This is a guest blog post by Julianne Mehegan, a wonderful friend of MABA, birder, and naturalist.
Skunk cabbage is a plant with super powers. It grows in wetland areas. In winter skunk cabbage can warm the mud up to 70 degrees. The flowers push up through the warm mud and attract pollinators before any other plants come up.
A few days later the leaves appear. They are bright green and resemble cabbage. When crushed the leaves give off an unpleasant odor, like a skunk. That’s how this plant got it’s common name skunk cabbage.
In early spring as you walk in wetland areas, look for Skunk cabbage growing in the mud. Look closely at the flower and the leaves. Skunk cabbage loses its leaves every year but the plant can live up to 20 years. The scientific name is Symplocarpus foetidus. In Latin foetidus means foul smelling.
A Moment of Zen Skunk Cabbage at the Pequit Brook at MABA
Barry Van Dusen visits Habitat and finds Skunk Cabbage, Owls, and much more
As our patterns of life have fragmented into a new routine, the ritual of finding solace and comfort in nature – whether it from my living room window while my girls jump on the couch (happening right now as I write), in my yard, or at nearby conservation land – seem all the more important.
“…While I was thinking this I happened to be standing just outside my door, with my notebook open, which is the way I begin every morning. Then a wren in the privet began to sing. He was positively drenched in enthusiasm…”
When the chance allows in the morning, during the days with my kids, or in the late afternoon, I’ve been trying to spend time observing nature and taking photographs to share with you.
With the spring really starting to spring, the Red-winged Blackbird takes center stage.
You will see Red-winged Blackbirds spending their breeding season in Massachusetts in places like freshwater ponds, fresh and saltwater marshes, and streams. They especially love areas with reedy plant growth. Red-winged Blackbirds will occasionally nest in forests along waterways, sedge meadows, and fallow fields at farms.
For the next few months, you will see males making dramatic displays and calls to defend their territory. Learn more by watching the video below.
Flamboyant Displays: Learn more about the territorial displays of the Red-winged Blackbirds
The song of the Red-winged Blackbird is a constant sign of spring in wetland areas. The song of a male is a creaky conk-la-ree! Listen to it in the following video.
Red-winged Blackbird call
Female Red-winged Blackbird
Blending in is the goal of the female Red-winged Blackbird. She will sit still on her nest, usually built in the reeds with brownish grasslike material. It is imperative that predators overlook her and the nest. Few female Red-winged Blackbirds have arrived in Massachusetts, they usually arrive 2 to 3 weeks after the male Red-winged Blackbirds.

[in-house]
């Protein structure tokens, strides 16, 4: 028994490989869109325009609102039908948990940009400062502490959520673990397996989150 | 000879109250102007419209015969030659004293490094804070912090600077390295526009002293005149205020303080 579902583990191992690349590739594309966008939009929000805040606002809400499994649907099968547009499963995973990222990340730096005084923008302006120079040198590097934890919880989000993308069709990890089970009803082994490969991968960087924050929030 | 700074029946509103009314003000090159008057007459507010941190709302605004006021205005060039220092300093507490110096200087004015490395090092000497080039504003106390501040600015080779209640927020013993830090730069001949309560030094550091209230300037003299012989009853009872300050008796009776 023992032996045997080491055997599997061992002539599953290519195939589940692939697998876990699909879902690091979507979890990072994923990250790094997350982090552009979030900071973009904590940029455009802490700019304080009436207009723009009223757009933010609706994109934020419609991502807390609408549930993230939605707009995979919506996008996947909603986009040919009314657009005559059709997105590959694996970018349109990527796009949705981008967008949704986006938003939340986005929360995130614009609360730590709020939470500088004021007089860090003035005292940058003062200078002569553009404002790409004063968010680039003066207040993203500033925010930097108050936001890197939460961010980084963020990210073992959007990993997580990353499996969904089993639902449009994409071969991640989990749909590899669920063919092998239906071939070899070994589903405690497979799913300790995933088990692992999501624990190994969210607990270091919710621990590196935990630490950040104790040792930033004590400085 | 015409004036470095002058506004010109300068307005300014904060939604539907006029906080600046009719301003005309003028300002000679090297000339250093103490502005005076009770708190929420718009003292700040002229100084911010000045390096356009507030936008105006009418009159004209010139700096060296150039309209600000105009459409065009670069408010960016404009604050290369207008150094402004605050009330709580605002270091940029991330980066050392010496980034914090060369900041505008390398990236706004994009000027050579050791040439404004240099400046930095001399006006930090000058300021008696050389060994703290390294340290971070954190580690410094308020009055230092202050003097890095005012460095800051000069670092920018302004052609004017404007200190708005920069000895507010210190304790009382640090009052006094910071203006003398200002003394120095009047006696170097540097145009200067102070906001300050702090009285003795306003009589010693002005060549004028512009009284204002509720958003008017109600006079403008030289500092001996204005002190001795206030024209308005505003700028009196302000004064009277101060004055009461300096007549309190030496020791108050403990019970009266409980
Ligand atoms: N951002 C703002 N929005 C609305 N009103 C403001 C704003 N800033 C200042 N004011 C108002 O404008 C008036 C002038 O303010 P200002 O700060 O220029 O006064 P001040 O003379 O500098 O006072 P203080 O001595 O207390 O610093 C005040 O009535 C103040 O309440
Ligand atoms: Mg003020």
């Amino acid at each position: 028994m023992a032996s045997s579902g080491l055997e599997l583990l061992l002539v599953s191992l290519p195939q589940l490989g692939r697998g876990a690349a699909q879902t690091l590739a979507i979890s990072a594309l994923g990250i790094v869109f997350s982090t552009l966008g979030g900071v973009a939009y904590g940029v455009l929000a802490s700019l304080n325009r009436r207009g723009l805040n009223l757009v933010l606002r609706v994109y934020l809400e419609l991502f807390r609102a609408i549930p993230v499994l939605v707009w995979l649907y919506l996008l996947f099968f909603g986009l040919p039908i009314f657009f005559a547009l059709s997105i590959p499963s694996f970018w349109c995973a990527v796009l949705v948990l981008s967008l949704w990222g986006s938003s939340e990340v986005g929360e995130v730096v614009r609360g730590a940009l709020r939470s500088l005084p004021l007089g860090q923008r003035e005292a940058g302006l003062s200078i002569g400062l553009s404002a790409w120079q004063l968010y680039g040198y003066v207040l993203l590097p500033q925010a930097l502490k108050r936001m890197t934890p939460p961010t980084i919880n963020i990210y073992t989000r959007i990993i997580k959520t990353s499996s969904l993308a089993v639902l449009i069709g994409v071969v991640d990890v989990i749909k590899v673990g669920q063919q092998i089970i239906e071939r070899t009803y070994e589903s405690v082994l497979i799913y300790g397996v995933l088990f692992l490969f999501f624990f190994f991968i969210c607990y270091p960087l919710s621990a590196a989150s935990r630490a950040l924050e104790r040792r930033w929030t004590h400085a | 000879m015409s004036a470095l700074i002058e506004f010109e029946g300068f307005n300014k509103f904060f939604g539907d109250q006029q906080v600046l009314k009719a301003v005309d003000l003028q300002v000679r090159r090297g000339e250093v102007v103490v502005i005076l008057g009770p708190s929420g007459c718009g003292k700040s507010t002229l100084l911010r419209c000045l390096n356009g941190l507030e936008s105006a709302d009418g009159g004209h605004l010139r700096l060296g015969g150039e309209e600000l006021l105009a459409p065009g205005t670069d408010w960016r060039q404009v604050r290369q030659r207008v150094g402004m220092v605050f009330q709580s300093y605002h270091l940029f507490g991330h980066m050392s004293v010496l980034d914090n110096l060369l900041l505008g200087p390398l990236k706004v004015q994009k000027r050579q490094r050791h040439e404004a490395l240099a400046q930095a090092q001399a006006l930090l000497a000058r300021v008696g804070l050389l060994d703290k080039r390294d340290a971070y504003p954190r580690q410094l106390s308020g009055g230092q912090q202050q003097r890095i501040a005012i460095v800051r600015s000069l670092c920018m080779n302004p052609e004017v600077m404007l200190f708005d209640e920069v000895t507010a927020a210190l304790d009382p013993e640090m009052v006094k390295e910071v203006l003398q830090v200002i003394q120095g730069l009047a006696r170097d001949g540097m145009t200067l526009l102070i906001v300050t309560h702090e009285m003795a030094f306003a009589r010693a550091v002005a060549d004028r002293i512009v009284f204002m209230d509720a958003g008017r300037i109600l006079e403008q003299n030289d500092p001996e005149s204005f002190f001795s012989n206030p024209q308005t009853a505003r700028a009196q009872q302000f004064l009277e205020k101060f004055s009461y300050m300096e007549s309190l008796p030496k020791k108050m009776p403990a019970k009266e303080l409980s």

Nothing is so beautiful as Spring – When weeds, in wheels, shoot long and lovely and lush; Thrush’s eggs look little low heavens, and thrush Through the echoing timber does so rinse and wring The ear, it strikes like lightnings to hear him sing; The glassy peartree leaves and blooms, they brush
And remember, be safe, be well, you’re not alone, and we will meet again.
“We are delighted to introduce a new series in our Taking Flight blog, Art Views, a fascinating collection of personal perspectives. Artists, collectors, MABA staff and other art enthusiasts have generously agreed to write about bird art that is meaningful to them. Posts may be about how an artist approaches their work, profiles of artworks in MABA’s collection, or whatever catches our guest bloggers’ fancy. Keep reading, share your comments, and enjoy!”
~ Amy Montague, Museum Director of the Museum of American Bird Art
Trunk Show by Sherrie York
I’ve always been a fan of the “shoulder” seasons. Each day of spring and autumn is dynamic and exciting; migratory birds come and go, flowers and trees blossom and seed, and the balance of day and night waxes and wanes.
Although I now live in Maine, I grew up and spent most transitional seasons in Colorado, where spring is slow to arrive and high country autumns are intense and fleeting. In September, acres-wide stands of aspen trees quake with color as they turn from bright green to brilliant gold (and sometimes red!), but their show can be over with one strong wind or an early snow.
One of my favorite haunts during Colorado autumns was an area called, appropriately, Aspen Ridge. Every time I explored the ridge I was drawn to the cluster of large-trunked trees depicted in my linocut, “Trunk Show.” In fact, these same trees have been the subject of several sketches, paintings, and linocuts over the years.
Of course I’m not the only one who liked to visit this grove. Aspen stands are important in the west because they support a greater diversity of bird species than the surrounding coniferous forests. Woodpeckers, nuthatches, chickadees, warblers, flycatchers… they all rely on aspen.